“Today is different from yesterday and this week is different from last week. You can have some kids in school but if the County is on a watch list for Covid, then you can’t be in school. And, if there’s anyone in the community that gets Covid, then everything has to shut down and go virtual for two weeks. I get what they’re trying to do but it’s very fluid and not super helpful,” said Alexis Haselberger.
A lot of us are in the midst of or planning for back-to-school pandemic-style. Hybrid schedules. On and off days, lunch at home and no transportation. Back to school was always a high-stakes time of transition. But this year’s lack of consistency and threat of Covid-19, is a recipe for mental load stress. And productivity, for even the most seasoned work-from-home parents, has been flipped upside down by having the kids at home. I asked Alexis a productivity expert, for smart strategies to set this season of work-and-school-from-home, up for success.
Where Are You Right Now? Start There.
Although it’s true, it was hard before and it’s become harder, Alexis suggests starting with today. The current conditions do not resemble what once was. She said, “The mental framework I’ve been using is to ask, ‘what is working and not working right now?’ It’s two very simple questions that anyone can ask to get a baseline reality. And then, we can start asking a third question on a daily basis, ‘what can we do better tomorrow?’ It’s really what can we try tomorrow to see if it will work.” An open, flexible attitude is key here. She added, “We don’t know if it’s going to be better or not. But what can we experiment with, to fix the things that aren’t going so well?” Yes! Most parents have shared in the pandemic study there’s a lot of room for improvement right now. Alexis explained, “I keep thinking of it as ‘communicate, experiment, iterate and communicate’ and just keep on going.” Brilliant!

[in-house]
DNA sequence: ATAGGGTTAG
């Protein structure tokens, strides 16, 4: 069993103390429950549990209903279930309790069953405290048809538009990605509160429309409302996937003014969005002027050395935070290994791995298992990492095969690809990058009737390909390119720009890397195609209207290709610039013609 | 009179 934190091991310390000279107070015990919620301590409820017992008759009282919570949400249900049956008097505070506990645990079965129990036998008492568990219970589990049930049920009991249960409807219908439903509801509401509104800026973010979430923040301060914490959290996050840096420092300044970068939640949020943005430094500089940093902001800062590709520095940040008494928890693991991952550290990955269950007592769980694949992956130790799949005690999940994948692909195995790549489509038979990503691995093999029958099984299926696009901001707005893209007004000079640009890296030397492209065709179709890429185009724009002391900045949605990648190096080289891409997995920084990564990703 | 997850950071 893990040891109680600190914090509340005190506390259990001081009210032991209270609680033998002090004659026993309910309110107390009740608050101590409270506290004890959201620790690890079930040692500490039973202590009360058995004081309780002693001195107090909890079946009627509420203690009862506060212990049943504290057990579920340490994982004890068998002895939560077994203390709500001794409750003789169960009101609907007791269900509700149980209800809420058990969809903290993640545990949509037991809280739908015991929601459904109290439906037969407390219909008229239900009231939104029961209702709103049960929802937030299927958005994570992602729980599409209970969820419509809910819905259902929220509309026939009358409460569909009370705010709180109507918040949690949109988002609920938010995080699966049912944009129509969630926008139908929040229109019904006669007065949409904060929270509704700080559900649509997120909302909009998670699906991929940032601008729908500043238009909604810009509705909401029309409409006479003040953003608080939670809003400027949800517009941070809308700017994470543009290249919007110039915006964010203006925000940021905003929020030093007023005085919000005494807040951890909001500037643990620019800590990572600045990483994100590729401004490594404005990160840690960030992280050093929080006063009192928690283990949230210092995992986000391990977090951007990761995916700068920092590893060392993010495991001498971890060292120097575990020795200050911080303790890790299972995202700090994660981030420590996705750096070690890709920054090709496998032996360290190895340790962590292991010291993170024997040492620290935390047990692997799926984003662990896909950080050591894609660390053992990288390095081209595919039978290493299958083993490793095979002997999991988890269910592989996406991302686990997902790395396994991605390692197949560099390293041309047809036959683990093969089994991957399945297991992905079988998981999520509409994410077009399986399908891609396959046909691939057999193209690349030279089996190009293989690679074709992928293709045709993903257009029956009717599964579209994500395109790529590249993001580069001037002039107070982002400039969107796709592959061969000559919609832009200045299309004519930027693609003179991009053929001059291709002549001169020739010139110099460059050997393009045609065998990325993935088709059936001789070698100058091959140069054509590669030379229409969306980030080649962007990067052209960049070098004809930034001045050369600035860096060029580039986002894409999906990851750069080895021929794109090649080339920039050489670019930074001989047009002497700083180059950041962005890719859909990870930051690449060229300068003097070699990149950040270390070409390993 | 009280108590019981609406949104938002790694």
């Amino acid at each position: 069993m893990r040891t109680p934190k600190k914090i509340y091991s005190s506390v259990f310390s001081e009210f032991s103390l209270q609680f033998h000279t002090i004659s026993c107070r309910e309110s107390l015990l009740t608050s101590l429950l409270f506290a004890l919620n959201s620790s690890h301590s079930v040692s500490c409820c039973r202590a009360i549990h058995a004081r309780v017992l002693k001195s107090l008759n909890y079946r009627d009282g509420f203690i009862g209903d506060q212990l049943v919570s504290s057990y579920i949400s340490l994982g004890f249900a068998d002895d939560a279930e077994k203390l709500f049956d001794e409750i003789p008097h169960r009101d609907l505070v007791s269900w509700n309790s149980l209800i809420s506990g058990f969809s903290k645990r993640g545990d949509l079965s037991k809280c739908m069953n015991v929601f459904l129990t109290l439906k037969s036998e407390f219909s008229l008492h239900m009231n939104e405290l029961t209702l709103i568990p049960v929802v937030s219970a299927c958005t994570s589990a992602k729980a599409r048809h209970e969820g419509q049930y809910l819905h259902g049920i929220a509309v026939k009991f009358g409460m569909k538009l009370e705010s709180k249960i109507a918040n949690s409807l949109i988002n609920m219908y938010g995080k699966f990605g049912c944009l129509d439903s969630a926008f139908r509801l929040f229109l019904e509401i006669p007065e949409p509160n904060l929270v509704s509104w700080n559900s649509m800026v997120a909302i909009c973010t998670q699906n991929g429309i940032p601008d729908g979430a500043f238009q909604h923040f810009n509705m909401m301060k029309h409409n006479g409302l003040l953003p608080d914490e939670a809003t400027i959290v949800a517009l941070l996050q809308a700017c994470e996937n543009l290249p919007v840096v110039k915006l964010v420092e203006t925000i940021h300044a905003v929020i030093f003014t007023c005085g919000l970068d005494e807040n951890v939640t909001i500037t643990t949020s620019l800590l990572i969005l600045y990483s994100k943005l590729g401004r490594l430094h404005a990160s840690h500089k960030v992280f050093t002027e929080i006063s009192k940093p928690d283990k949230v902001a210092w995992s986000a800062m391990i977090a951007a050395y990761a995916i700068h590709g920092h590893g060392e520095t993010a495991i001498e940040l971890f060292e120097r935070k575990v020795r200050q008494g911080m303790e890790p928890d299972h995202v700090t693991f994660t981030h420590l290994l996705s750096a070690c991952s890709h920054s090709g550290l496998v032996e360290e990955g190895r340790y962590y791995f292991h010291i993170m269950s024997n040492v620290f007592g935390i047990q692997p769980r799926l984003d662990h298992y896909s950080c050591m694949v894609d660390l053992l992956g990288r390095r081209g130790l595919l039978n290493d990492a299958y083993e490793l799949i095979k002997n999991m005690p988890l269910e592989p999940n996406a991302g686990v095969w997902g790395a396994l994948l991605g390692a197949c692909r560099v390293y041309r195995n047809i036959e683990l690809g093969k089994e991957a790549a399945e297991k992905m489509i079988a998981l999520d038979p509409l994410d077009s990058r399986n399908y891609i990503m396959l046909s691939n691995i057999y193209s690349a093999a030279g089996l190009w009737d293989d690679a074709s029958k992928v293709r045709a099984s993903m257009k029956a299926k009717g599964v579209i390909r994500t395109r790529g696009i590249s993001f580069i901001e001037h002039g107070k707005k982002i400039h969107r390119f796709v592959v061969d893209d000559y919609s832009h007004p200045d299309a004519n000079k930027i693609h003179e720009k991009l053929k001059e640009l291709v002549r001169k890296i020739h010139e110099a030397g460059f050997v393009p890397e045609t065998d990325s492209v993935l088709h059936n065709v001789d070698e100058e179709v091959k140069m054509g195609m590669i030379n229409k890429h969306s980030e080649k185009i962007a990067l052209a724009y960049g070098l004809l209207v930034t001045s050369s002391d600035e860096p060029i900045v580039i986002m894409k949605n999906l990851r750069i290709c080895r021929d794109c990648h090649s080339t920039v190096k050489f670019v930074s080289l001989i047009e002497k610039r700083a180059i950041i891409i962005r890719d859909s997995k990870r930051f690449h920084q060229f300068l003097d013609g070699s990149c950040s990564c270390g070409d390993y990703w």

Your Schedule Can be Your Anchor
Alexis started build structure into the amorphous days from the schedule up. “We’ve been creating a weekly visual schedule. It’s an Excel spreadsheet for when we’re going to be in meetings or classes. It has times on one side and people on the top. It’s not a crazy color-coded schedule, it’s one color and that color is red!” We laughed. She explained, “My husband and I had to look at our schedules together and say okay, ‘who’s going to be on call and who’s going to be in meetings at what time?’ And if we happen to have a meeting at the same time, we tell our kids the day before, ‘by the way from 11:30 to 12:30 both of us are going to be in a meeting and that means that if you need something during that time, you are going to have to wait.’ Of course, this doesn’t work if you have babies and toddlers. That’s a whole different ball game.”
If Coupled, Take ‘On Call’ Shifts
Alexis advised, “What works if you have babies and toddlers is to actually split into shifts. Maybe it’s not 8-hour shifts but for 2 hours in the morning one parent is going to take them and then two hours after that, the other parent, if there is another parent. You’ll be able to get some work done during that time but you’re not going to get your heads down work done.” Wise. Alexis said, “This idea of a visual schedule has worked really well for us because it’s something that we can talk about concretely each week. And with the changes happening so rapidly, although our schedules are not static, usually by the end of the week we know what our meeting schedule looks like for the next week. It’s just helps to recreate some of those boundaries.” Yes! She added, “Because boundaries have been obliterated. Eviscerated.” Exactly. When surveyed parents were asked, what do you need to be productive right now through the pandemic? Although access to ‘childcare’ was the most popular request, it was closely followed by ‘less interruptions’ and ‘time alone’ ideally in ‘quiet’ as we seek ways to reclaim some work/life separation.
Take. Up. Space
Alexis said, “I think about boundaries in two ways, for kids and parents. Everyone needs a workspace or a play space. Kids are little people and they have their own needs too.” True. Nomadic searches for a Zoom-friendly place to work has caused stress in many homes. She said, “Some people have really tiny houses and it’s not all going to be in different rooms. And some people have really big houses and maybe it can be in different rooms. My kids share a room, so one of the kids got their bedroom and another got our kitchen table. My husband had to go downstairs to use our TV room. We bought him a $30 stand up desk on Amazon and he uses the TV as a monitor. I’m the lucky one, I have been using our home office for the last several years, so I just stood my ground. Each person has a space. It’s your space to take care of, be in and you get to make the rules for your space.” A clever strategy to reduce the daily room drama.